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APR
22

Honesty: Still the Best Policy.

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I got together recently with some friends, and the husband, who had just finished reading Schooled, asked me how I handled being so honest in the book. Particularly about my own thoughts and feelings. I guess some things I mention are pretty personal, but throughout the whole process of writing and prepping the book (and even in the time since it's been out), it's never really bothered me. I wanted an honest book, even if it revealed the oftentimes ridiculous, selfish, and self-pitying thoughts I had as an adolescent. This man said he wasn't sure he could do that, and several others have made similar comments to me, usually sounding something like, "Wow, it's sure gutsy to basically make your diary public."

The bigger concern to me when it comes to writing about real life is that you have to talk about other people. I mean, it's one thing to embarrass yourself, but quite another to potentially embarrass others. In writing Schooled, I wrestled with how honest to be at other peoples' expense. Not that anything about the book is vindictive, but I'm a nice person, and my desire to be honest has probably harmed a few relationships. It's something I've been reminded of as I'm re-reading manuscript #2. Because it means another list (although this one much shorter) of people in my life who are mentioned and may not appreciate everything I say. My defense (and this is my overall case for honesty in writing period) is that it's simply not realistic to have only ever had positive thoughts about and experiences with someone. In an effort to show a balanced and realistic depiction of life as I've experienced it, I'm not sure you can omit all of the less flattering details. Most of them, sure, but not all.

Yes, I will probably always worry about hurting people's feelings, and I will always feel gutted upon hearing that I actually have. But I will continue being as honest as I'm comfortable being, as I believe it is key when writing. I still think Betsy Lerner said it best...I quoted this passage a year ago in a post and I think it's worth repeating here:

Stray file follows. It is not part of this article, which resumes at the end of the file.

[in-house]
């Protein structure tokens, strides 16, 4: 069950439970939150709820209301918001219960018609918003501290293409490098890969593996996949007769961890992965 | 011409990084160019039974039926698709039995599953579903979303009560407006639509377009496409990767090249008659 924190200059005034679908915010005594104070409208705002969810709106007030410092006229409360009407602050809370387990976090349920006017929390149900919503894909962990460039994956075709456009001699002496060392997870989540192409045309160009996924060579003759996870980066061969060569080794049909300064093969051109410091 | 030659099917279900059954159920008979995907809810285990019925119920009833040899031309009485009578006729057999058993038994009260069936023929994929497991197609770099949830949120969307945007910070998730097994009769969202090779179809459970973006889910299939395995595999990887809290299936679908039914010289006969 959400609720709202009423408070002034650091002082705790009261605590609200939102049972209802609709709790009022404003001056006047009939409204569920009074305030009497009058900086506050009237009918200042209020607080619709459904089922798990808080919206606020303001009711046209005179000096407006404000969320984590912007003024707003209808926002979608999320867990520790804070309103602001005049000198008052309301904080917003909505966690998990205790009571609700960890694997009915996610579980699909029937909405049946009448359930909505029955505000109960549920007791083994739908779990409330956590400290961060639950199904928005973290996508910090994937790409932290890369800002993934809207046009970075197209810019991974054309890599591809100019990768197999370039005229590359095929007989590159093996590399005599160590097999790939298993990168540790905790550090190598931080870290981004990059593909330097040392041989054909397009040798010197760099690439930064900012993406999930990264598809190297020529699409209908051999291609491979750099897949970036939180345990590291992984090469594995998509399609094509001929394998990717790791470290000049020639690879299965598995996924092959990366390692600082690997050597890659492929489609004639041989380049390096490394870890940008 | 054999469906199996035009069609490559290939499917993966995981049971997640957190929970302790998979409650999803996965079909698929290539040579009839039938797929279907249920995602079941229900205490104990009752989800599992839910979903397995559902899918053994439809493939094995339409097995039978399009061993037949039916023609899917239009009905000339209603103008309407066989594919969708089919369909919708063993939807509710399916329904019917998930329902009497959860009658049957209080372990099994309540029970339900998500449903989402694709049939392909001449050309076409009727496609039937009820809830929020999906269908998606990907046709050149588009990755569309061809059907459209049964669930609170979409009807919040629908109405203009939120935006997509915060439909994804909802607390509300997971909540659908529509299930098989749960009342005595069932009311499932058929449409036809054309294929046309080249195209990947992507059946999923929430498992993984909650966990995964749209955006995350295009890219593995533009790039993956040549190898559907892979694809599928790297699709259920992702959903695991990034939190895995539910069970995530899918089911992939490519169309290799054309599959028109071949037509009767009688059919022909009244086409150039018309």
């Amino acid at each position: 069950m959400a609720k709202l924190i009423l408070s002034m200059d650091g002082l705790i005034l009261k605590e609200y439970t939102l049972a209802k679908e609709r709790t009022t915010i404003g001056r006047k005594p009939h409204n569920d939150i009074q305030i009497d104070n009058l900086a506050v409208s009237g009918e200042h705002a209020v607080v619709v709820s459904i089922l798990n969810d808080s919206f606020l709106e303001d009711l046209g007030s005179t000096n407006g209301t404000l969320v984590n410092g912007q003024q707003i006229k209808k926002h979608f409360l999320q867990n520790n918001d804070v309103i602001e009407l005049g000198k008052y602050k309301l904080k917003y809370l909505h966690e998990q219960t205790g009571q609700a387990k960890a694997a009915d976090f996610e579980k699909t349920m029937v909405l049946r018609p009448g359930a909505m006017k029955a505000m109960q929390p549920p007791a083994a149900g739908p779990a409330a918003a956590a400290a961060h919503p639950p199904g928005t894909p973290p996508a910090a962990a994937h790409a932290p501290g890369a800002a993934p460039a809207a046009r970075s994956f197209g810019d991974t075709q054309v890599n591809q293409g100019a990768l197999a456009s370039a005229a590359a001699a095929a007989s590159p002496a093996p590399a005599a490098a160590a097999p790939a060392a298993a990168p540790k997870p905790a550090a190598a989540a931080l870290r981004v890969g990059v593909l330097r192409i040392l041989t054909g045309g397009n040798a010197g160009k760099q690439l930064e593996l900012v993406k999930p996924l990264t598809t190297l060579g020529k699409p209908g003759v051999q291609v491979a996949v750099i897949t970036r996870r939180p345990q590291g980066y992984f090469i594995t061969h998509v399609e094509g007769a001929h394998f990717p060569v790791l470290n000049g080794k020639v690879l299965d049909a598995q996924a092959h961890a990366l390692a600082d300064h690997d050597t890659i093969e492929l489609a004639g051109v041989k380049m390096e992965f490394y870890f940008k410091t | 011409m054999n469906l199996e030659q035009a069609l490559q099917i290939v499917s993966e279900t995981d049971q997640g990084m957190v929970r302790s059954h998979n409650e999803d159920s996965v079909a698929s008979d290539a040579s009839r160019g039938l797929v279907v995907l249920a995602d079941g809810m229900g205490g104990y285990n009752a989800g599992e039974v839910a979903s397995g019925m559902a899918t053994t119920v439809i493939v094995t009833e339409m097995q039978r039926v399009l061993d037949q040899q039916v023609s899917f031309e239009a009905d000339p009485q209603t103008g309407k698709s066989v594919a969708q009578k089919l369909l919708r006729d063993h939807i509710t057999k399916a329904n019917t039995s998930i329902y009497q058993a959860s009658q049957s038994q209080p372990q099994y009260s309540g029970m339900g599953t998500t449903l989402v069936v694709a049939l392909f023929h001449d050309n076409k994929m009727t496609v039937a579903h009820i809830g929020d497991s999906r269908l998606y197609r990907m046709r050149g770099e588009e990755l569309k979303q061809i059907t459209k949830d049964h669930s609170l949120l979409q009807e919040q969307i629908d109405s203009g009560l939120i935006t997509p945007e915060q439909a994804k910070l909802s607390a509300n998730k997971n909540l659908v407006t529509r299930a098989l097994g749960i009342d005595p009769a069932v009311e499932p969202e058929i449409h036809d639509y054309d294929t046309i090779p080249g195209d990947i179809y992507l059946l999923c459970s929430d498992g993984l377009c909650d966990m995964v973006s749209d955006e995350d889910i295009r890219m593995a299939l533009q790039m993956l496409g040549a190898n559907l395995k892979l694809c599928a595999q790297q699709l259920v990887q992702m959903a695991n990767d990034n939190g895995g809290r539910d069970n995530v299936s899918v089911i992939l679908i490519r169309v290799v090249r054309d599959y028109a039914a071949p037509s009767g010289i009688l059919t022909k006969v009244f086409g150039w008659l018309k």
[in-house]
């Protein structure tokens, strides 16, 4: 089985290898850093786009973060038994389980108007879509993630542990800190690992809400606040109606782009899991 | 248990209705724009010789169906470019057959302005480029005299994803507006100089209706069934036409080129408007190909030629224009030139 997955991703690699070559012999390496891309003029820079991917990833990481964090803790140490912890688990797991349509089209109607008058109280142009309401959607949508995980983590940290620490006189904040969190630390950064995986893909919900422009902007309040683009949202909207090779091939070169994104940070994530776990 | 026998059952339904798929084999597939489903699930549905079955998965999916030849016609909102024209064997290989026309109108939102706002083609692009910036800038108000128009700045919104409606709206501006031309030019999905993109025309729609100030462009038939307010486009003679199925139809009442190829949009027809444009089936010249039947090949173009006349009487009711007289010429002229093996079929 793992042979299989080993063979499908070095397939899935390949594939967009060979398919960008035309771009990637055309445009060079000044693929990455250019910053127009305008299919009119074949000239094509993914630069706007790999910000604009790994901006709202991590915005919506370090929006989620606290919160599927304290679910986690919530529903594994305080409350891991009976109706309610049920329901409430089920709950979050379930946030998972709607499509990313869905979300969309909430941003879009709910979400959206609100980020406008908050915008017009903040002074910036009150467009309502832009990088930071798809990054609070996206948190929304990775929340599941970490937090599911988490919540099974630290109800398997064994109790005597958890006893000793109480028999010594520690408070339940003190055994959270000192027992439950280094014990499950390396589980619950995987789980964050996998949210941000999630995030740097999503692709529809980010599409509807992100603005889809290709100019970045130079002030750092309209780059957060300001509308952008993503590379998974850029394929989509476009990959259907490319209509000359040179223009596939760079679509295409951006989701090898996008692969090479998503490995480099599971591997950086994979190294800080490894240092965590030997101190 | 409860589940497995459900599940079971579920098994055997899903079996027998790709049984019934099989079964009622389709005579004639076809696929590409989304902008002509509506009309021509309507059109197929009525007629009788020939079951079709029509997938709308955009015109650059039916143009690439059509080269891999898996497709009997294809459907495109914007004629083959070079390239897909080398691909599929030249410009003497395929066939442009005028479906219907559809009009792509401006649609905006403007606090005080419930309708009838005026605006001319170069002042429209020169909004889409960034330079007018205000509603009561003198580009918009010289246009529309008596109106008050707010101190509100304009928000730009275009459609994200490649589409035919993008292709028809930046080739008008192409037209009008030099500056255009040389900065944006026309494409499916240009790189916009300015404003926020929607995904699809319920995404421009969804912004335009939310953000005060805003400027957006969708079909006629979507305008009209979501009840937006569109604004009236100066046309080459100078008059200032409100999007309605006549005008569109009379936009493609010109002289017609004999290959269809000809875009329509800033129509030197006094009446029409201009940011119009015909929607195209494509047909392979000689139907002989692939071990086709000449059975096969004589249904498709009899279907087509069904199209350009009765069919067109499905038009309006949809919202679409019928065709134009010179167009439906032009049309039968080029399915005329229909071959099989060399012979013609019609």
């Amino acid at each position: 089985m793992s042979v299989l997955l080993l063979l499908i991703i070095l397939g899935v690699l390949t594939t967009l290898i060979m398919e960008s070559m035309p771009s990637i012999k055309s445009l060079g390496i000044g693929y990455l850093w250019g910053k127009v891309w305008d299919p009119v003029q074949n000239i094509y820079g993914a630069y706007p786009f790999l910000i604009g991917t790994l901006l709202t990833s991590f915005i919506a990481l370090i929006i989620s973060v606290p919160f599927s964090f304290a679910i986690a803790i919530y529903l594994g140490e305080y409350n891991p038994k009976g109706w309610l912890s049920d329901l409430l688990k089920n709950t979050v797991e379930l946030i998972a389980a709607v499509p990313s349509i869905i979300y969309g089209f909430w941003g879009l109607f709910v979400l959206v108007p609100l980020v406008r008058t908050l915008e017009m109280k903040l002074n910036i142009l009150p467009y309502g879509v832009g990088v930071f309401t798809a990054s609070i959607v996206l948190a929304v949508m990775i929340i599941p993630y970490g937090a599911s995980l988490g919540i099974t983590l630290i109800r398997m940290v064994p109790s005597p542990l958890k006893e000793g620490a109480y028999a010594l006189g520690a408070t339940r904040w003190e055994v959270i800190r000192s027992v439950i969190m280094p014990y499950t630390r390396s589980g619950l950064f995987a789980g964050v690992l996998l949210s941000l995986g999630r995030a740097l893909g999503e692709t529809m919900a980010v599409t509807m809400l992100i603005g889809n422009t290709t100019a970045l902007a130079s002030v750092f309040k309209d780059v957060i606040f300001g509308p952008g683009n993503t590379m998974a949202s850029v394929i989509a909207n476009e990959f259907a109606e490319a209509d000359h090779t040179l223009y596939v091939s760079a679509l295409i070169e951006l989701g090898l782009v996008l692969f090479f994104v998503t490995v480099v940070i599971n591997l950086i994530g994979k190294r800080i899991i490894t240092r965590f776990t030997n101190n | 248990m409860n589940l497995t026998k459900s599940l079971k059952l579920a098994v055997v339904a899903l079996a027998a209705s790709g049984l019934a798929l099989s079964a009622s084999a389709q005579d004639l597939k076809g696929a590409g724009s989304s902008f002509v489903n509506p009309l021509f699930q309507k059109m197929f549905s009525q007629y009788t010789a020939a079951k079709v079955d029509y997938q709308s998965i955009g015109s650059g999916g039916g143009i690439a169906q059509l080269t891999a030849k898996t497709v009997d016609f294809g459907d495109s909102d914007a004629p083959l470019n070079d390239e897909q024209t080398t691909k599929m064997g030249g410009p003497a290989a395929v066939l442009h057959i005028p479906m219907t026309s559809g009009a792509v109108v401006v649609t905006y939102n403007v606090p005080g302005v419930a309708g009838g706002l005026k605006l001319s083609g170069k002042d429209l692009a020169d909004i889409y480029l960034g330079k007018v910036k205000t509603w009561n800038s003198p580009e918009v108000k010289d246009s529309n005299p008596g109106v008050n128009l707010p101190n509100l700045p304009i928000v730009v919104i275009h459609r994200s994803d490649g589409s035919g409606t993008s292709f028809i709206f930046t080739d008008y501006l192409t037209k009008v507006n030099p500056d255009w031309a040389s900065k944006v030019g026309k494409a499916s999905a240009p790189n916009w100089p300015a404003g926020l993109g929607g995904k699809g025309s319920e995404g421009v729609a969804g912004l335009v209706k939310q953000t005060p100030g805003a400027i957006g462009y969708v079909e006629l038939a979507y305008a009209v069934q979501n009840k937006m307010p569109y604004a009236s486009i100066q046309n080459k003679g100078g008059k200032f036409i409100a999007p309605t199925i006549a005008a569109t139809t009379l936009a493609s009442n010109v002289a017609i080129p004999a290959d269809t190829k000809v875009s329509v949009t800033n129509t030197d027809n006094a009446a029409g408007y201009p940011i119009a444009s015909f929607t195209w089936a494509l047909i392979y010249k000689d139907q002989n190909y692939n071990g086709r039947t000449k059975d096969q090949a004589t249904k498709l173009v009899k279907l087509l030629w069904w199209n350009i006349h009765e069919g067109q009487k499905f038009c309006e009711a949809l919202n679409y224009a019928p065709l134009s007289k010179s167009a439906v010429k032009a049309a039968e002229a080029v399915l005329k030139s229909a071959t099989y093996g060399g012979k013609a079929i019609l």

"Let’s face it, if in your writing you lift the veil on your family, your community, or even just yourself, someone will take offense. . . . If you write what is most pressing, you are revealing thoughts, secrets, wishes, and fantasies that you (and we as readers) would never otherwise confess to. Most writers, like most children, need to tell. The problem is that much of what they need to tell will provoke the ire of parent-critics, who are determined to tell writer-children what they can and cannot say. Unless you have sufficient ego and feel entitled to tell your story, you will be stymied in your effort to create. You think you can’t write, but the truth is you can’t tell. Writing is nothing if not breaking the silence. The problem is, no one likes a snitch."

APR
17

Did I write THAT?

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It's an interesting process, editing. And one I enjoy immensely. When first out of college I had it in my head that I might want to actually be an editor. And not just because Betsy Lerner's book had changed my life. But then business happened. And now the only editing I do, prior to handing them over to a real editor of course, is that of my own manuscripts. I'm in the middle of my first post-writing read through, and can I just tell you what a strange thing it is, especially since much of the book was written quite a while ago. Some of the pages I can't even remember writing. Some of them are much more delightful than I originally thought, some are much less so. Lots of work to do, and while I am loving this first full read-through, I know from Schooled that by the time a manuscript is ready, you have read it so many times that you become a bit sick of it. But one step at a time. For now it's back to my red pen.

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